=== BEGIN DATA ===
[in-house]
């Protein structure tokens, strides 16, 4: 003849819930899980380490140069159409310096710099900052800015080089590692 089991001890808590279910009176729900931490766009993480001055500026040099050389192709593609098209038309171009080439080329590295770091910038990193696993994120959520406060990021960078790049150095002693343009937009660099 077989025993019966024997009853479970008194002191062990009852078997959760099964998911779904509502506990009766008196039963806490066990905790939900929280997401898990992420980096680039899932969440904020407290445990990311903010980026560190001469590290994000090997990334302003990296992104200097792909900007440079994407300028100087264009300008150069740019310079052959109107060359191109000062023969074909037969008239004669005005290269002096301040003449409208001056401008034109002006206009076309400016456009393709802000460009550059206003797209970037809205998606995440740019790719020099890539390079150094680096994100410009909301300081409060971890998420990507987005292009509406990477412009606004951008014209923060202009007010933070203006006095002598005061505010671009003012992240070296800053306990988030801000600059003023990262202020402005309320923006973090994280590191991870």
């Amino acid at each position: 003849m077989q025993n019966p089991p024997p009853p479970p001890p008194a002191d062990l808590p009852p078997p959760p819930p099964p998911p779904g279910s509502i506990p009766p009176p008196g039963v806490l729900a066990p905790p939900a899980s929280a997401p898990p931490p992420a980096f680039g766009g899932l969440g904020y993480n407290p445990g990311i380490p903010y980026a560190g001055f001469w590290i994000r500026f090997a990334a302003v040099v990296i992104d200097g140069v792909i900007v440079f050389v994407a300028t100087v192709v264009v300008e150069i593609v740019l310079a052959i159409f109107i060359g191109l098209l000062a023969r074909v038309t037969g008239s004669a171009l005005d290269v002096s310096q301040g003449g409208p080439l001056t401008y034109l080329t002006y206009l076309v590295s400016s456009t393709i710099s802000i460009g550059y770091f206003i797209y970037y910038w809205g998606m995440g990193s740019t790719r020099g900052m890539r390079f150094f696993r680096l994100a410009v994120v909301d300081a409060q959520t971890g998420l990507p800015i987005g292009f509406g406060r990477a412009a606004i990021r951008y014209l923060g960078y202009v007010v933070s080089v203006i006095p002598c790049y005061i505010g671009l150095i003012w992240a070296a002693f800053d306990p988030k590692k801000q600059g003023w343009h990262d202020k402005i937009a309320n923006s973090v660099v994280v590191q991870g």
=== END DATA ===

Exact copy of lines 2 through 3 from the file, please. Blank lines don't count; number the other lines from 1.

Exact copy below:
């Protein structure tokens, strides 16, 4: 003849819930899980380490140069159409310096710099900052800015080089590692 089991001890808590279910009176729900931490766009993480001055500026040099050389192709593609098209038309171009080439080329590295770091910038990193696993994120959520406060990021960078790049150095002693343009937009660099 077989025993019966024997009853479970008194002191062990009852078997959760099964998911779904509502506990009766008196039963806490066990905790939900929280997401898990992420980096680039899932969440904020407290445990990311903010980026560190001469590290994000090997990334302003990296992104200097792909900007440079994407300028100087264009300008150069740019310079052959109107060359191109000062023969074909037969008239004669005005290269002096301040003449409208001056401008034109002006206009076309400016456009393709802000460009550059206003797209970037809205998606995440740019790719020099890539390079150094680096994100410009909301300081409060971890998420990507987005292009509406990477412009606004951008014209923060202009007010933070203006006095002598005061505010671009003012992240070296800053306990988030801000600059003023990262202020402005309320923006973090994280590191991870």
């Amino acid at each position: 003849m077989q025993n019966p089991p024997p009853p479970p001890p008194a002191d062990l808590p009852p078997p959760p819930p099964p998911p779904g279910s509502i506990p009766p009176p008196g039963v806490l729900a066990p905790p939900a899980s929280a997401p898990p931490p992420a980096f680039g766009g899932l969440g904020y993480n407290p445990g990311i380490p903010y980026a560190g001055f001469w590290i994000r500026f090997a990334a302003v040099v990296i992104d200097g140069v792909i900007v440079f050389v994407a300028t100087v192709v264009v300008e150069i593609v740019l310079a052959i159409f109107i060359g191109l098209l000062a023969r074909v038309t037969g008239s004669a171009l005005d290269v002096s310096q301040g003449g409208p080439l001056t401008y034109l080329t002006y206009l076309v590295s400016s456009t393709i710099s802000i460009g550059y770091f206003i797209y970037y910038w809205g998606m995440g990193s740019t790719r020099g900052m890539r390079f150094f696993r680096l994100a410009v994120v909301d300081a409060q959520t971890g998420l990507p800015i987005g292009f509406g406060r990477a412009a606004i990021r951008y014209l923060g960078y202009v007010v933070s080089v203006i006095p002598c790049y005061i505010g671009l150095i003012w992240a070296a002693f800053d306990p988030k590692k801000q600059g003023w343009h990262d202020k402005i937009a309320n923006s973090v660099v994280v590191q991870g």